Tag Archives: Theory of Mind

The Importance of Reading Stories to Your Child During the Pandemic

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Donna Burke Esgro

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Reading, thoughtful reading, is more important than ever for children during this time of social distancing and on-line learning.

Deep reading is the giving up of oneself to a story, falling into the character’s lives, sharing their hopes, fears, successes, and failures. Whether the characters are wizards, orphans, bullies, hedgehogs, or heroes, we experience their trials as universal.

Early childhood experts and social scientists agree that reading fiction (from picture books to classic novels) helps build Theory of Mind. TOM is the ability to understand the desires, intents, and beliefs of another. To be able to identify with another is a key cognitive skill that begins developing early in life.

Humans, as the current state of distancing has brought into sharp focus, are social beings. Social beings who, for the sake of themselves and others, are living now in a state of modified distancing for the near distant future. But just because we are physically in a bubble, our minds, hearts, and souls do not have to be.

As the brain reads it becomes very active. It literally sparks! Neurobiologists have discovered that the same regions of the brain are stimulated by reading about something as they are by experiencing it.  While reading, hundreds of neural connections are made that include recognition, understanding, awareness, and acceptance of different points of view. New thoughts and feelings arise, as we read, that nurture our ability to feel empathy.

Reading, because it has the power to shift perspective and encourage one to think outside normal bounds, has the power to change society. In this binary time, when there is a tendency to believe that one is on one side or another, reading opens minds and develops the art of listening.

As we are well aware, most of the healing needed in our society will not be solved by a new vaccine. By reading often to our children and, as they grow, encouraging them to read, we can, in our own homes, be part of a process of building the necessary compassion for all people that is vital to our future.

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The Way of the Reader

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©donnaesgro

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“The most precious gift we can offer anyone is our attention.”
Thich Nhat Hanh

 

We live in a distracting world, but we fool ourselves when we think that, by doing more than one thing at a time we are being efficient. To be mindful, fully present in the moments of our lives, sounds deceptively simple, but, especially in this electronic age, is a decided discipline.

Reading, because it slows one down and encourages uses of imagination and focus, can be a gentle bridge to serenity.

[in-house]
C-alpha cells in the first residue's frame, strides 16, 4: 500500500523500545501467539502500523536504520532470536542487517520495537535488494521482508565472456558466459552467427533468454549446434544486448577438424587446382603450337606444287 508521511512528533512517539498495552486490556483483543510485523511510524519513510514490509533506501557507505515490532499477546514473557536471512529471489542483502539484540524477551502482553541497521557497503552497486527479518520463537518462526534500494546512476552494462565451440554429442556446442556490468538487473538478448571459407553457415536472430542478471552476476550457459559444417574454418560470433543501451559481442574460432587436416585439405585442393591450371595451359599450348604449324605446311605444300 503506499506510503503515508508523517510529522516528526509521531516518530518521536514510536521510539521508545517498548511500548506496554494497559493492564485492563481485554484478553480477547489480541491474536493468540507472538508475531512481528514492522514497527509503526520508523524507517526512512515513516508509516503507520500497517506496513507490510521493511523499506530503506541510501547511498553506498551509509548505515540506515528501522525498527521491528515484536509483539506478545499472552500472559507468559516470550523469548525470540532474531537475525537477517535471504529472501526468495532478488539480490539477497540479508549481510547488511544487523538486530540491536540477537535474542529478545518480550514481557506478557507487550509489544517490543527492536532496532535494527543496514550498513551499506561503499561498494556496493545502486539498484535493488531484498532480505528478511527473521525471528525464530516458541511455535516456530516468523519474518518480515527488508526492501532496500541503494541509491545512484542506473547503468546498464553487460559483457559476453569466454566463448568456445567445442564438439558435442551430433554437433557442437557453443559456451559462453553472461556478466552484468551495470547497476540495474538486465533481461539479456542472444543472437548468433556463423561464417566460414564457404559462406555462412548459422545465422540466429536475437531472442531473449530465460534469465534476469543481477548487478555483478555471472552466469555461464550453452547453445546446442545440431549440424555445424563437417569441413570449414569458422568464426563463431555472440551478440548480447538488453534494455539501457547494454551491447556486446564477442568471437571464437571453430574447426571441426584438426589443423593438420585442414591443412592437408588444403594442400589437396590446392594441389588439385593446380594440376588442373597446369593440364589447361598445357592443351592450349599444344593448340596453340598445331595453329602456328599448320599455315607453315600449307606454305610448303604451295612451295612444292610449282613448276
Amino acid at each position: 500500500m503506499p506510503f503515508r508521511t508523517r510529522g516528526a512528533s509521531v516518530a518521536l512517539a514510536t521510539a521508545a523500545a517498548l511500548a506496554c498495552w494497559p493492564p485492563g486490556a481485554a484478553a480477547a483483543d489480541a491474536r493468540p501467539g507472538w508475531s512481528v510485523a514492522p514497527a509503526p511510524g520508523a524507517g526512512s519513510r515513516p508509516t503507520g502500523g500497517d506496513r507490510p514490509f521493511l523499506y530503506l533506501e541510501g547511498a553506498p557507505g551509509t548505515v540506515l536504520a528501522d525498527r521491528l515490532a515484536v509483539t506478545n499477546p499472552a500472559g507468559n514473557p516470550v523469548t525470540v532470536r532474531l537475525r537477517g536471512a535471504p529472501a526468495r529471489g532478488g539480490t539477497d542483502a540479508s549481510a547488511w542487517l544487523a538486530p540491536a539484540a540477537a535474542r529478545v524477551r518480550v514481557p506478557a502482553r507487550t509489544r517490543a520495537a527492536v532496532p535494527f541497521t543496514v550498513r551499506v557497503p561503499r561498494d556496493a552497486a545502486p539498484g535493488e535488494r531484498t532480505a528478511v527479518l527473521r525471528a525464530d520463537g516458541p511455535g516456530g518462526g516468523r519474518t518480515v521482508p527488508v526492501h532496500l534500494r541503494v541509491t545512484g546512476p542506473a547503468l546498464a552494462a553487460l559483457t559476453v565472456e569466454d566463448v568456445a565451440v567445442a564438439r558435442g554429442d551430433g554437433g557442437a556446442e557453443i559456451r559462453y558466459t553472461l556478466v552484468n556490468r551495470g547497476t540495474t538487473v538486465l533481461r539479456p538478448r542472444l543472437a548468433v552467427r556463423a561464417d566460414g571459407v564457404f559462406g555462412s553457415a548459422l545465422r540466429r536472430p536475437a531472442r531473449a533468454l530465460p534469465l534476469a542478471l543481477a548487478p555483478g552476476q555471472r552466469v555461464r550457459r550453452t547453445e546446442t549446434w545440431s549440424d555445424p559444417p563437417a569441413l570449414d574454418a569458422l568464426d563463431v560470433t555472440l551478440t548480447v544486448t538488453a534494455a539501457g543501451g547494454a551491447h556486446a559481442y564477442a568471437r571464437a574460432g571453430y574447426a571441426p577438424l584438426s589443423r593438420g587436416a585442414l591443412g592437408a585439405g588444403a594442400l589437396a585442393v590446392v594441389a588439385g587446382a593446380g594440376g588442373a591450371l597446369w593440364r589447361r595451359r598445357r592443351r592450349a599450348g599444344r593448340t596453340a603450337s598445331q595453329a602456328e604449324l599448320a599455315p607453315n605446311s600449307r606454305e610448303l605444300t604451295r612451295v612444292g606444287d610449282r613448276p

As more and more children abandon reading for electronics, neuroimaging research shows that excessive screen time damages the developing brain by creating structural and functional changes in the regions that control emotional processing and cognitive control.

Of particular concern are findings that show damage to areas of the brain that equate physical attributes, such as facial expressions and body language, with emotion. This kind of damage, combined with the rapidly growing trend to spend more time socializing online than face to face, are a cocktail that severely impacts healthy social emotional development.

Conversely, reading develops brain connectivity, particularly in the left temporal cortex, the area of the brain associated with language and in the the sensorimotor region, the region of the brain responsible for something called embodied cognition, the ability to empathize.

Studies show that daily reading also increases connections between the brain’s hemispheres.  These neural pathways aide in the growth of a multitude of complex cognitive functions.

Undoubtedly, reading makes you smart. But does it also make you wise?

When we read to our children we encourage them to be still in body and mind, to listen attentively, and to focus intently. We offer a refuge from the jangle of the modern world and give them our full attention in a joyful and quiet way.

Reading develops Theory of Mind (ToM), the ability to understand that others have needs, desires, thoughts, and feelings that may be different than one’s own. These early stirrings of compassion are the foundation on which tolerance is built.
Reading, by its very nature, takes us outside ourselves. We become emotionally and intellectually sympathetic to characters who often are quite unlike us. This creates, in the child, an attitude of acceptance in which he or she is not threatened by foreign ideas…the seeds of a peaceful world.

Like a spiritual practice, reading offers a time to reflect, to ask questions and to examine one’s own life. It helps to foster what Albert Einstein called “holy curiosity.”
It makes us receptive, open to new concepts that inspire wonder, creativity and clarity…Deep reading allows us a singular meditation even in the midst of chaos and confusion.

In an often dark world, books illuminate.
Statistics show that, after their schooling is completed, almost half of the population of the United States never reads a book again.

So, if you ever find your children reading under the covers with a flashlight, quietly close the door and let them stay up late, their growing minds and hearts filled with vivid imagery and emotion as they follow their own singular bumpy twisty  roads to enlightenment.

 

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